Vocal Surgery for Hoarseness in Children

Doctors may recommend vocal surgery for children with hoarseness that can’t be managed with voice therapy alone. It’s usually recommended only for school-age children who can rest their voices after the procedure.

At Hassenfeld Children’s Hospital at NYU Langone, doctors perform laryngeal surgery—an operation on the larynx, or voice box—in the hospital using general anesthesia. Our surgeons are skilled in using sophisticated, high-precision techniques for removing benign vocal cord lesions, such as cysts. They also specialize in repairing paralyzed vocal cords without causing additional injury to the larynx.

Microlaryngeal Vocal Surgery

Microlaryngeal vocal surgery is a procedure in which surgeons remove lesions, such as cysts or polyps, located underneath or on the surface of a vocal cord. First, the doctor uses a tiny microscope to look into the mouth and larynx by way of a rigid tube called a laryngoscope. Using the microscope, the doctor can obtain a highly magnified view of the lesion causing your child’s hoarseness.

The surgeon makes a microscopic incision in or next to the vocal cord and carefully removes the cyst or polyp underneath, taking care not to cause significant scarring. After the lesion has been removed, the surgeon lays the surface of the vocal cord back into place so that it can heal.

The procedure may take up to one and a half hours, and children usually return home the same day as surgery. The vocal cord usually heals within two weeks.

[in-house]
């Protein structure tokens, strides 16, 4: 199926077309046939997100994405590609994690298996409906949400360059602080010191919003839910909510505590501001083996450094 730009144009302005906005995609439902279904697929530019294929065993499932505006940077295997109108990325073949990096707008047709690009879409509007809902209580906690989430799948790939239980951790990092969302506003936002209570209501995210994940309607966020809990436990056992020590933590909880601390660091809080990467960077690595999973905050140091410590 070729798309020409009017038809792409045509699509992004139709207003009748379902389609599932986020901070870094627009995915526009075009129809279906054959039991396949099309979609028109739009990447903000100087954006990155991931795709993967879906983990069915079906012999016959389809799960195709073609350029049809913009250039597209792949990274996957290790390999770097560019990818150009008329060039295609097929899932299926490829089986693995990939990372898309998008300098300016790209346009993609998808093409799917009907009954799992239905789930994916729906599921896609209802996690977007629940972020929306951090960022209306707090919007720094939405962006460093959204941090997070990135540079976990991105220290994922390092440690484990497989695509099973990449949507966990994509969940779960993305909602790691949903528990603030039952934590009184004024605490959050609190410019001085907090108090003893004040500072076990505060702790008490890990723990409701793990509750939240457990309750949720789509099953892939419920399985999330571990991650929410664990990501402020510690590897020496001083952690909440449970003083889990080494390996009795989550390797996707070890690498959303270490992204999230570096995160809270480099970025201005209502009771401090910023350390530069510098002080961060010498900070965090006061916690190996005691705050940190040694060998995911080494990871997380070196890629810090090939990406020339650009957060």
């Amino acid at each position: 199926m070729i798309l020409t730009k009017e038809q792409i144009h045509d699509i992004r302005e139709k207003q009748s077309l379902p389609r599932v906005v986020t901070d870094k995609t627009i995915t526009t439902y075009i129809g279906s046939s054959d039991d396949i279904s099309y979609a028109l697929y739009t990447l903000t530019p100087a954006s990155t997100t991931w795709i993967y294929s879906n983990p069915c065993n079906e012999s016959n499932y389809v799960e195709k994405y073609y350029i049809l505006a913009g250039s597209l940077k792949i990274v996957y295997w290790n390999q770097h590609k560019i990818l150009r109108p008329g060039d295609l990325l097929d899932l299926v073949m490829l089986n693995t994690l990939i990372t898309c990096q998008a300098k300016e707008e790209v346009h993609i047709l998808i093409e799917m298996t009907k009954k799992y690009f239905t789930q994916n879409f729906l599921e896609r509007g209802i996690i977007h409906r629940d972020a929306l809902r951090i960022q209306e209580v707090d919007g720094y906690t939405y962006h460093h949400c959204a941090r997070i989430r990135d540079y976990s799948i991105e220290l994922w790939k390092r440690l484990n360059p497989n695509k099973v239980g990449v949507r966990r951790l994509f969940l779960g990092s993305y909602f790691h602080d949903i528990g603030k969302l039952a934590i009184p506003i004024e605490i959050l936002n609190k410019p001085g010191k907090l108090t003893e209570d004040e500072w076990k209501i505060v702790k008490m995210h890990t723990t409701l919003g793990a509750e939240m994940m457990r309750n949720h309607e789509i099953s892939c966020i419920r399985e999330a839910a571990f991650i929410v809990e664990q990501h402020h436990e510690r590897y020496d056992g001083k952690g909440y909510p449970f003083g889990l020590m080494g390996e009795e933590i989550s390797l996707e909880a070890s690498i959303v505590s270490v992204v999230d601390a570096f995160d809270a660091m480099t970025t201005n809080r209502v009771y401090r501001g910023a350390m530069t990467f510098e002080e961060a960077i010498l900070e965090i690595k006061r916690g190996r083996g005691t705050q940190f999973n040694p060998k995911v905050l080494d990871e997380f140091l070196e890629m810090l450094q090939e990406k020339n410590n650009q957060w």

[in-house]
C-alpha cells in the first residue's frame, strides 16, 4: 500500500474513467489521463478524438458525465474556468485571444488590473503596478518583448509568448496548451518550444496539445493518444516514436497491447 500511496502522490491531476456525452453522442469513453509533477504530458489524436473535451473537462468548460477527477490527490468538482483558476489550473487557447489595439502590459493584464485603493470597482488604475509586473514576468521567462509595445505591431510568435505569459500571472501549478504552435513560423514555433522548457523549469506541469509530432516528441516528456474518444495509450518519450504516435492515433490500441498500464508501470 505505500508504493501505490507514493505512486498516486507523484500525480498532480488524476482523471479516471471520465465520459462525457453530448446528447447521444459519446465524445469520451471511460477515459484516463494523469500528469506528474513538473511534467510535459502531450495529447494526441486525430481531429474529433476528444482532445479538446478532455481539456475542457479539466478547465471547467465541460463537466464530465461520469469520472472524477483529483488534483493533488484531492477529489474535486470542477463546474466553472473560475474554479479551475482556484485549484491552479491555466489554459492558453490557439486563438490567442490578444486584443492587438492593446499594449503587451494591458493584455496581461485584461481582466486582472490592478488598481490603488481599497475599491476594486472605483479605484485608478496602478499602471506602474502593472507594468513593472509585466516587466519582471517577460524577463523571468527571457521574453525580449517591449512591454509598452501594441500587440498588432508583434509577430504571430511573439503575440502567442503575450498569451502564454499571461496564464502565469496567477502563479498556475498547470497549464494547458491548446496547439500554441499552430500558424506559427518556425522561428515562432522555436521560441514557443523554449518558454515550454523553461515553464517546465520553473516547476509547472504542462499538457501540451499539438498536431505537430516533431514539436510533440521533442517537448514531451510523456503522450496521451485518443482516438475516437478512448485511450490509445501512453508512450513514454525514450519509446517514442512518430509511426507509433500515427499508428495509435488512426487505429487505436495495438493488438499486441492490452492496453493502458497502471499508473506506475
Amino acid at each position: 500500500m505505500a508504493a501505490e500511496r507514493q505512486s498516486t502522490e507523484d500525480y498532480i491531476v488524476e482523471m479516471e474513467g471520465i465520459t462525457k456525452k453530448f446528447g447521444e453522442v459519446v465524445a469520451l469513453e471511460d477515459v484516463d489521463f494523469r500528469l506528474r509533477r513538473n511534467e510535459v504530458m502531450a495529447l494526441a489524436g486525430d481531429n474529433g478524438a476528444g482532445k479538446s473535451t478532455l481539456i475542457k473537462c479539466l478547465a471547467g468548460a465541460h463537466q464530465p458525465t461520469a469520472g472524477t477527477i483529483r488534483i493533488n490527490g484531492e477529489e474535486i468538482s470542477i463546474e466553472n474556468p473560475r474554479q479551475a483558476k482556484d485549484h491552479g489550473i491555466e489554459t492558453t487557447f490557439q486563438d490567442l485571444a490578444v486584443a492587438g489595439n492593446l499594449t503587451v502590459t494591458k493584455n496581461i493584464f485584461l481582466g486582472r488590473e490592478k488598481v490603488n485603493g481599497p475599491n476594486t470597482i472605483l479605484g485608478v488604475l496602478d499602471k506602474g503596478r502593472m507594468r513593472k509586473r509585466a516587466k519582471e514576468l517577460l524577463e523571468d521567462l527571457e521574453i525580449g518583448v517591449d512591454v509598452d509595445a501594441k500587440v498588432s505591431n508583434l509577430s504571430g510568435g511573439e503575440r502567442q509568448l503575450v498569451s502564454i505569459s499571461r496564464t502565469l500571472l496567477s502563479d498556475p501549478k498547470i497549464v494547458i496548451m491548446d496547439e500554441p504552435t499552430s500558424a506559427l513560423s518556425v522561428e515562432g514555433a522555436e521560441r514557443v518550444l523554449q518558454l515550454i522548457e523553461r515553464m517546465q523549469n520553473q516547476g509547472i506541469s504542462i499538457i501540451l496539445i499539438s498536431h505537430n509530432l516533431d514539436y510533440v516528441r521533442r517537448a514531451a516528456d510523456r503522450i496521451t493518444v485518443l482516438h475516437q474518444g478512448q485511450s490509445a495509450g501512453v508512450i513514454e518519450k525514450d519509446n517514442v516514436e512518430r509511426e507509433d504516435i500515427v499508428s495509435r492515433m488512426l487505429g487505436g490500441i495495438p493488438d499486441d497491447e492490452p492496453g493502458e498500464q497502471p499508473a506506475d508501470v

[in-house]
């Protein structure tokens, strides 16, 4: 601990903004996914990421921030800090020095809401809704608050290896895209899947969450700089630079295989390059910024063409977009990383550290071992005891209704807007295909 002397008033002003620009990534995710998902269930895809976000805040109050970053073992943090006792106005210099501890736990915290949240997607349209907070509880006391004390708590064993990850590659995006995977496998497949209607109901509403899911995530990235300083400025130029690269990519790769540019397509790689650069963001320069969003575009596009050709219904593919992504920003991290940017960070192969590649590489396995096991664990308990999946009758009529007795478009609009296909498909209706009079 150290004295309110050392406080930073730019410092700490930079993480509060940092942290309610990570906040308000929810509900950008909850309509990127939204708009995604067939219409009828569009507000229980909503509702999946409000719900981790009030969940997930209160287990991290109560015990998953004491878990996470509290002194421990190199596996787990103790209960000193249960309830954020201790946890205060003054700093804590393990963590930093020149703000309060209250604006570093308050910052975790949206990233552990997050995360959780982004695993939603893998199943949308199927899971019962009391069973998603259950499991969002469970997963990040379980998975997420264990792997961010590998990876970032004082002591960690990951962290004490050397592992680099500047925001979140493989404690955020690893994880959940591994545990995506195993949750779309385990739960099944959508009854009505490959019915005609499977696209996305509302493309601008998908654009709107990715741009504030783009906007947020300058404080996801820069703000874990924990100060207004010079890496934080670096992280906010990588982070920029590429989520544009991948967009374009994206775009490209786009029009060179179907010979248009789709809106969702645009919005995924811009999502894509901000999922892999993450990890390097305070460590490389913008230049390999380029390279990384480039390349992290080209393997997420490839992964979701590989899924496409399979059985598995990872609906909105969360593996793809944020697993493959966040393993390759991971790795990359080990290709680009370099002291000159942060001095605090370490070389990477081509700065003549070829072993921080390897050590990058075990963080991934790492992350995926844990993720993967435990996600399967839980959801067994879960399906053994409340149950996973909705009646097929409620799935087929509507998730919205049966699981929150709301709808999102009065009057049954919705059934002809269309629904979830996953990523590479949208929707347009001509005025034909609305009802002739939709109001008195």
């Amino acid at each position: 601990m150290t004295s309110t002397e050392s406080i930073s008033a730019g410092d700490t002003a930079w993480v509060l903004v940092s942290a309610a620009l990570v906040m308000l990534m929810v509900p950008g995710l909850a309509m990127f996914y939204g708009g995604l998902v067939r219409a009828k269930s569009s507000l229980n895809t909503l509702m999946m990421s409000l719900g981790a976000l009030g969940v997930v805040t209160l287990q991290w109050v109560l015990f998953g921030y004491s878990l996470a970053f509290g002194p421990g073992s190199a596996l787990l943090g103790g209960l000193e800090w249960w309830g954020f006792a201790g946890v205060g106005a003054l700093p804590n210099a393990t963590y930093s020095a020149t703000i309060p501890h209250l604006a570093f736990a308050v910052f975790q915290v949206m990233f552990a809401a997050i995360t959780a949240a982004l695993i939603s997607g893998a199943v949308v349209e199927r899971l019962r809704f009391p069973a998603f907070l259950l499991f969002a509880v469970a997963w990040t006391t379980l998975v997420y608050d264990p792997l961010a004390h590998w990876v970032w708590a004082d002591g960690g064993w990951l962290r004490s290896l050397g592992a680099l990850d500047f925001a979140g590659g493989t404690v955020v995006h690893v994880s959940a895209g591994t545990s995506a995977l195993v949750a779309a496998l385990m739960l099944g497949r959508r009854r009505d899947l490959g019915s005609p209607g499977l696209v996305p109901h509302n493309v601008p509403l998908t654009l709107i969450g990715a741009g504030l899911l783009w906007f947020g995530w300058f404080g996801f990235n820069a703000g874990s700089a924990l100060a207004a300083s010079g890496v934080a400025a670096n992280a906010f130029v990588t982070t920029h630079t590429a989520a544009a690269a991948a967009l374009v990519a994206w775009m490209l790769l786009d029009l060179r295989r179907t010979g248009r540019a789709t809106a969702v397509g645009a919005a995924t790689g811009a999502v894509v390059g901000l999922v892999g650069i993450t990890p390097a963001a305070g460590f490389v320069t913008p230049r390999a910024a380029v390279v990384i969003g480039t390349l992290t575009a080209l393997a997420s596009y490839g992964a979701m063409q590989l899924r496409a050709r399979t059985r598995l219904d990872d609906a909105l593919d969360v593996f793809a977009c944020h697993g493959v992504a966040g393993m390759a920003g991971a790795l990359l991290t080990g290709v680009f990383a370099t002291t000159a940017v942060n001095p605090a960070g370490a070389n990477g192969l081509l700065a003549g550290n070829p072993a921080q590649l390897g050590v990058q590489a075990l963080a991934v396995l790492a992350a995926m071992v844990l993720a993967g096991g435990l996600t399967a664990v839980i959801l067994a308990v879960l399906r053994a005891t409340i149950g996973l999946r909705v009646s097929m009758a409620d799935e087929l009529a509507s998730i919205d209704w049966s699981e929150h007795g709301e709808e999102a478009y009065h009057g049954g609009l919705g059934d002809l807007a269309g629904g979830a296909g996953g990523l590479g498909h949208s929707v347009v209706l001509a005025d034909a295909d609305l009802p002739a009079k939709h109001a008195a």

Laryngeal Reinnervation

Laryngeal reinnervation is a two- to three-hour surgical procedure to treat children with a paralyzed vocal cord. Vocal cord paralysis can occur if one of the two recurrent laryngeal nerves responsible for vocal cord movement becomes injured or stretched during surgery in the neck or chest, after a traumatic injury, or due to a growth on one of the nerves.

In this procedure, the surgeon makes a small incision into the neck and attaches the damaged laryngeal nerve to another working nerve in the neck, restoring a large portion of the voice’s tone and strength after the nerve has regrown. Children typically remain in the hospital overnight.

Our doctors usually recommend resting the voice—speaking softly for only very brief periods—for at least a full week after any type of vocal cord surgery.

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